By George R. R. Martin. Series includes A Game of Thrones, published in 1996; A Clash of Kings, published in 1998; A Storm of Swords, published in 2000; and A Feast for Crows, published in 2005.
The studio exec overseeing HBO’s upcoming adaptation of George R. R. Martin’s sprawling epic-in-progress into a serial TV drama is fond of claiming that the series isn’t really high fantasy. His motive is obvious—HBO doesn’t want A Game of Thrones (the TV show’s title) to be consigned to the genre ghetto, seen only by fanboys—but there’s still something to what he’s saying. Despite the presence of dragons and wights and other mythical beasts, Martin’s world rarely feels alien to our own. In part, that’s because the creatures and magic are on the periphery, but more significantly, it’s because, fair or not (probably not), fantasy has a reputation for drawing bright white lines between Good and Evil, and Martin refuses to do so. In the Song of Ice and Fire books, sympathetic characters feel compelled to do terrible things, and unsympathetic characters have admirable qualities. No one has a clear Hero’s Quest to follow, and everyone encounters awful questions for which there are no easy answers. The world is complicated, muddy, and deeply unfair. Even dragons can’t make such a familiar world feel entirely like fantasy.
The books are set mostly in the Seven Kingdoms of Westeros, united for centuries under a single ruler but now collapsing into civil war. Dynastic struggles, political intrigue, and religious turmoil turn Westeros against itself just as a mysterious new threat (or, more precisely, a very old threat) looms on the northernmost reaches of the continent.
Under the arc of that saga, countless smaller stories spin out. Each chapter follows the perspective of a single character, usually one with a very limited understanding of the broader scope of what’s happening, which often leaves readers to piece events together. That process can be frustrating but fascinating as Martin shifts back and forth among a dozen or so characters in each book. It’s hard not to wince when a favorite character’s chapter ends and you don’t know when you’ll return to him next, but Martin’s writing is so immersive that plunging onward with a different character usually carries its own rewards.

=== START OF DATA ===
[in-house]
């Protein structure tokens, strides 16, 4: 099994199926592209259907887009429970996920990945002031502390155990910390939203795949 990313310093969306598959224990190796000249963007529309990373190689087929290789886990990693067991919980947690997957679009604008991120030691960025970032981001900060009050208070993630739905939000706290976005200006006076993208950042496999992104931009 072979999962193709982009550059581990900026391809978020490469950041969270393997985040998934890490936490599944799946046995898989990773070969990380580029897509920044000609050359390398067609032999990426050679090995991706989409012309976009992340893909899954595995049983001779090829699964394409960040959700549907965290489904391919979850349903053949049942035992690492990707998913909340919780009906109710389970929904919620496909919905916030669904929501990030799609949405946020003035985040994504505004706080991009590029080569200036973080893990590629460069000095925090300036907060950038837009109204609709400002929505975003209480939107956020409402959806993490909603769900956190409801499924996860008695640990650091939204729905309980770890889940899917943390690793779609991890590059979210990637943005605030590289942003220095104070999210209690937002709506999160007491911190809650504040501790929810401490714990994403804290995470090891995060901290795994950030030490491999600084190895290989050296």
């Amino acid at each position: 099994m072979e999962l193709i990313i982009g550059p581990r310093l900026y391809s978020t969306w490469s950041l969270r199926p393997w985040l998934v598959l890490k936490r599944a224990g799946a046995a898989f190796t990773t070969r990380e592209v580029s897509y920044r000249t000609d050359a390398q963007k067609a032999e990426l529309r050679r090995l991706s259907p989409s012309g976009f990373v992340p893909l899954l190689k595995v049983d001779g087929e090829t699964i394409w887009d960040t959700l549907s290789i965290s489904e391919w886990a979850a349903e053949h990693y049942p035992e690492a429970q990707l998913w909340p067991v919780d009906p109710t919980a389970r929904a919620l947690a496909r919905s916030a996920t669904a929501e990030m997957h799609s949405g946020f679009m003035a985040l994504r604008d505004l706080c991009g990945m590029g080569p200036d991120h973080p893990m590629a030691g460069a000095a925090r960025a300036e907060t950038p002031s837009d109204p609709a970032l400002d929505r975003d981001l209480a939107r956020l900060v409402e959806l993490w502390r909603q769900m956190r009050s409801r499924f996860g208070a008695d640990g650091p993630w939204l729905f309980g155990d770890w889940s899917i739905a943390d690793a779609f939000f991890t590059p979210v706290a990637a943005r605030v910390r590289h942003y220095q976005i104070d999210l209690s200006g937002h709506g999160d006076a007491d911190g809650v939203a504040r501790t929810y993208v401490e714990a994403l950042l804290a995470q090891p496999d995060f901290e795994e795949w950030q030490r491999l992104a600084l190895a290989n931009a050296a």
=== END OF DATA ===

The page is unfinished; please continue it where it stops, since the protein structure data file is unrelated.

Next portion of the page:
Martin’s choices of which characters to follow are interesting in their own right. He never writes from the perspective of a king or some other obvious player in the action but rather chooses those just to the side of the principle players. The king’s closest adviser, a rogue knight, a princess in exile, the bastard son of a nobleman, the widow of a convicted highborn traitor—these people are part of the larger struggles, whether they want to be or not, but they have their own dreams, too, even as they are buffeted by forces outside their control. It’s like watching a chess game featuring rows of unruly pawns subject to the whims of the chess player yet not always content to stay where they are placed.
What’s more, Martin writes from the perspective of women and girls just as often as writes from the perspective of men and boys, and he pays them the all-too-rare compliment of portraying them as human beings, just as complex and flawed and diverse as their male counterparts. Westeros (which resembles Western Europe’s medieval feudal society) is a harsh, unforgiving place for women, and it’s interesting to see the different ways in which they deal with it.
—Interesting, but often painful. Martin is pitiless in his storytelling, subjecting his many characters to dramatic reversals of fortune and killing off many without warning. Even the perspective characters aren’t safe from death. The many knotted subplots twist in unexpected ways. Nothing seems preordained.
The storytelling is so tangled, so sprawling, in fact, that one might wonder whether Martin has a complete handle on it. A Song of Ice and Fire is supposed to be a seven-book series, but the increasingly spaced out publication dates suggest that he’s run into some difficulties sorting through the middle of the saga. We’ve seen this kind of thing with TV shows, where the mythology collapses in on itself as it spins out of the creators’ control, but I remain hopeful about Song. Books aren’t subject to many of the vagaries of TV series (aging child actors, limited budgets, imposed deadlines), and Martin insists he’s committed to seeing Song through, resolving the persistent mysteries of the epic, and reaching the conclusion he’s known all along.
And I, for one, will be thrilled to read the next book, whenever it comes out. (A Dance with Dragons has been promised for years now.) I’m eager to see what’s next for Tyrion and Daenerys and Jon and Arya, among others, but I also enjoy simply delving about in the world Martin has created. A Song of Ice and Fire is so fully imagined—customs, history, religions, mythology—that every page seems to feature new details to sharpen the picture in my mind. In its way, despite the sometimes shocking turns of events, the series has been perfect summer reading: dynamic and compelling, breezy without being vapid, wonderfully imaginative—fantasy at its best.